My kids each had a challenge last summer (and will again this summer). My son had to read 75 books (had to be age appropriate, no Hungry Caterpillar). If they both met their goal, we promised to take them to an arcade/pizza buffet and let them go completely insane. Best money I ever spent. Not only did he read more than that, but he read most of them to his sister one afternoon on an 8 hour car ride to grandma’s house. Mommy didn’t go nuts, he read, she got to hear some fascinating stories. Good day all around.

  10. Tina — We are competing for pizza, too. I told my class, no reading, no eating. Help us win, or eat in the cafeteria.

    Brig — believe it or not, one parent complained (though in jest). The book read was Chicka, Chicka, Boom, Boom, and apparently Pansy did such a good job reading it, the mother couldn’t get her toddlers to quit singing chicka, chicka, boom, boom and wiggling their butts..

  11. Minka — I didn’t do all that work …. well, I did keep reading the first two or three pages of books to kids, and then putting them down. They found not knowing the ends of the stories quite frustrating!

  12. I’d complain about that one too. Drives me nuts. 😉

    As a future recommendation for a book for them to read to their smaller siblings, try “Bad Kitty”. It’s funny enough to keep everyone entertained, it has some words that aren’t too far from a fifth grade level, and it teaches the younger ones their ABCs. It’s a favorite here.

  13. I don’t think I’m going to have any trouble getting Elijah to read if today’s activities are any indication of future behaviour!

    We never had a competition like that when I was in school, though my grade 4 teachers devised a rewards scheme for consistency in reading. You had to log your home reading on a sheet with the date, the book’s name and what page you were up to. For every ten nights that you read, you got a (paper) certificate to colour in. I was annoyed because I wasn’t the first person to make it to 200 nights of reading – I was second. I’m sure the guy who beat me cheated somehow. If they audited his log they would have found two entries for the same day for sure, because I don’t think I missed a day! They didn’t give certificates past 200 either, which meant I still had 165 days of reading that year that went unrewarded (at least extrinsically unrewarded – in intrinsic reward was always there!).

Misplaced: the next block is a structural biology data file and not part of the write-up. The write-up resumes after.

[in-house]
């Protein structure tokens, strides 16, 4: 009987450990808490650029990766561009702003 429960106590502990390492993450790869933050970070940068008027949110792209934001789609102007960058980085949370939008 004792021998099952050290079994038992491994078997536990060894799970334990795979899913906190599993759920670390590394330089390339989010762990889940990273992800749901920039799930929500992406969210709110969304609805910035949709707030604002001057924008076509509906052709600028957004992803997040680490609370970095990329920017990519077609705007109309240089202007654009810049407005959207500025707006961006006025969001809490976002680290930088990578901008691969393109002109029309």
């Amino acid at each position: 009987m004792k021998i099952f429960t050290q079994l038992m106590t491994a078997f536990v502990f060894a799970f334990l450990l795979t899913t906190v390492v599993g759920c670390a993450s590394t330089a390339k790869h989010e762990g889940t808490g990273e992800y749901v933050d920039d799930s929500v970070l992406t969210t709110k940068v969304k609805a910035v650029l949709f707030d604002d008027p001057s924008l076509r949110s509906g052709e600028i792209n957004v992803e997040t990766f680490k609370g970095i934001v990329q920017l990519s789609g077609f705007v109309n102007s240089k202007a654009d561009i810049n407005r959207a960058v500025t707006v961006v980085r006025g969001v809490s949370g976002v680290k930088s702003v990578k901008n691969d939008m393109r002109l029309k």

14. That is a LOT of books! KUDOS to your kids! Do you guys do that Pizza Hut “Book It” program? Man, if you do – your kids will be in Pizza Heaven!!!

  15. Brig — thanks!

    Mumma — We have our kids turn in their read-at-home logs every Friday and I check them carefully. Reading twice in one day is allowed. We set the minimum amount of minutes, but not the maximun.

    Melli — I’ve done Book It in the past at other schools, and I’ve tried it a couple of times here, but our reading groups change quarterly, so there is no consistency for the kids. They get frustrated because almost at their goal they are transfered to a teacher who doesn’t do the program.